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C++ How to Program, 5/e

ISBN:
0-13-185757-6
© 2005
pages: 1500
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C++ allows programmers to specify how operators work with objects of new class types--a concept known as operator overloading. One example of an overloaded operator built into C++ is <<, which is used both as the stream insertion operator and as the bitwise left-shift operator. Similarly, >> is used as both the stream extraction operator and as the bitwise right-shift operator.

This tutorial discusses an Array class that overloads several operators. Our Array class provides enhanced functionality over traditional C++ arrays, such as assigning and comparing Array objects, and checking array indices to ensure that we do not access elements outside the bounds of the underlying C++ array. In addition, this tutorial introduces a copy constructor for initializing a new Array object with the contents of an existing Array object. This tutorial is intended for students and professionals who are familiar with basic array, pointer and class concepts in C++.

Download the code examples for this tutorial.

[Note: This tutorial is an excerpt (Section 11.8) of Chapter 11, Operator Overloading, from our textbook C++ How to Program, 5/e. These tutorials may refer to other chapters or sections of the book that are not included here. Permission Information: Deitel, Harvey M. and Paul J., C++ HOW TO PROGRAM, ©2005, pp.582-593. Electronically reproduced by permission of Pearson Education, Inc., Upper Saddle River, New Jersey.]

11.8 Case Study: Array Class (Continued)

Array Class Definition

Now that we have seen how this program operates, let us walk through the class header (Fig. 11.6). As we refer to each member function in the header, we discuss that function’s implementation in Fig. 11.7. In Fig. 11.6, lines 35–36 represent the private data members of class Array. Each Array object consists of a size member indicating the number of elements in the Array and an int pointer—ptr—that points to the dynamically allocated pointer-based array of integers managed by the Array object.

Overloading the Stream Insertion and Stream Extraction Operators as friends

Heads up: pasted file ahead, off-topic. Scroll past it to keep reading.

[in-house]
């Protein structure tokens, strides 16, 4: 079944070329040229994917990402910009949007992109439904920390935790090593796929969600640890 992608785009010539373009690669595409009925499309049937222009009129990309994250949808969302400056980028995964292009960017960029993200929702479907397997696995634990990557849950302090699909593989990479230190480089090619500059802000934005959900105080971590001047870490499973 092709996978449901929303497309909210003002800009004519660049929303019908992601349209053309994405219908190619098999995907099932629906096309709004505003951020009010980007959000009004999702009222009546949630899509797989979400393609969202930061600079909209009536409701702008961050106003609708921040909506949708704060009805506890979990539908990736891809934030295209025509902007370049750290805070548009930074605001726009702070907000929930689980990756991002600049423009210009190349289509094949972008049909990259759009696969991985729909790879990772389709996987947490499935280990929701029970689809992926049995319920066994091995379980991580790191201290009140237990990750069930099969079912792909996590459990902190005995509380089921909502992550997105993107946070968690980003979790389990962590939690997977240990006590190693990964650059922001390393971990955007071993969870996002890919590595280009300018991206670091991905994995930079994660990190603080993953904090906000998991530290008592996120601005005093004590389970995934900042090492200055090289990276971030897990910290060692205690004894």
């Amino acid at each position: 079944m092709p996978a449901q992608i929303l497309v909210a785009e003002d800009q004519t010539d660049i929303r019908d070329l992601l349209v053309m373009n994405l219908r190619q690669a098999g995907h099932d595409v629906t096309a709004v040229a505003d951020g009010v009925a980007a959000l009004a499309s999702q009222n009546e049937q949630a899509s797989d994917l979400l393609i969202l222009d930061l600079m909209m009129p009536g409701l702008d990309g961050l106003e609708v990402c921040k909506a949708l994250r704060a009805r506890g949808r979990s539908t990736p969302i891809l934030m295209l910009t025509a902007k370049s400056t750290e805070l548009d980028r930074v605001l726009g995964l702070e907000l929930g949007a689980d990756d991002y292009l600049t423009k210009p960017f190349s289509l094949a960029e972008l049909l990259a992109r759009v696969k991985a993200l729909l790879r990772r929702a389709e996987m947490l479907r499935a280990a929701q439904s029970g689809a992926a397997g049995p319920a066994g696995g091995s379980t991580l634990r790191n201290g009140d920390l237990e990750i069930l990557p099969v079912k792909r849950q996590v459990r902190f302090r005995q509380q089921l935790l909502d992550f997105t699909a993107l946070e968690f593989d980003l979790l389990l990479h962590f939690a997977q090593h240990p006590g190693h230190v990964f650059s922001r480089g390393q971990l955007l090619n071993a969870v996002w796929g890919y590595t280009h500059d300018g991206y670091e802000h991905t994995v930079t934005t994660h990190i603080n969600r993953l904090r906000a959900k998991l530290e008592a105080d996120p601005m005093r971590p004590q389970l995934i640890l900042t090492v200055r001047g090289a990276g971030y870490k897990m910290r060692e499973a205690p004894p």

Lines 12–13 of Fig. 11.6 declare the overloaded stream insertion operator and the overloaded stream extraction operator to be friends of class Array. When the compiler sees an expression like cout << arrayObject, it invokes global function operator<< with the call

operator<<( cout, arrayObject )

When the compiler sees an expression like cin >> arrayObject, it invokes global function operator>> with the call

operator>>( cin, arrayObject )

We note again that these stream insertion and stream extraction operator functions cannot be members of class Array, because the Array object is always mentioned on the right side of the stream insertion operator and the stream extraction operator. If these operator functions were to be members of class Array, the following awkward statements would have to be used to output and input an Array:

arrayObject << cout;
arrayObject >> cin;

Such statements would be confusing to most C++ programmers, who are familiar with cout and cin appearing as the left operands of << and >>, respectively.

Function operator<< (defined in Fig. 11.7, lines 127—144) prints the number of elements indicated by size from the integer array to which ptr points. Function operator>> (defined in Fig. 11.7, lines 118–124) inputs directly into the array to which ptr points. Each of these operator functions returns an appropriate reference to enable cascaded output or input statements, respectively. Note that each of these functions has access to an Array’s private data because these functions are declared as friends of class Array. Also, note that class Array’s getSize and operator[] functions could be used by operator<< and operator>>, in which case these operator functions would not need to be friends of class Array. However, the additional function calls might increase execution-time overhead.

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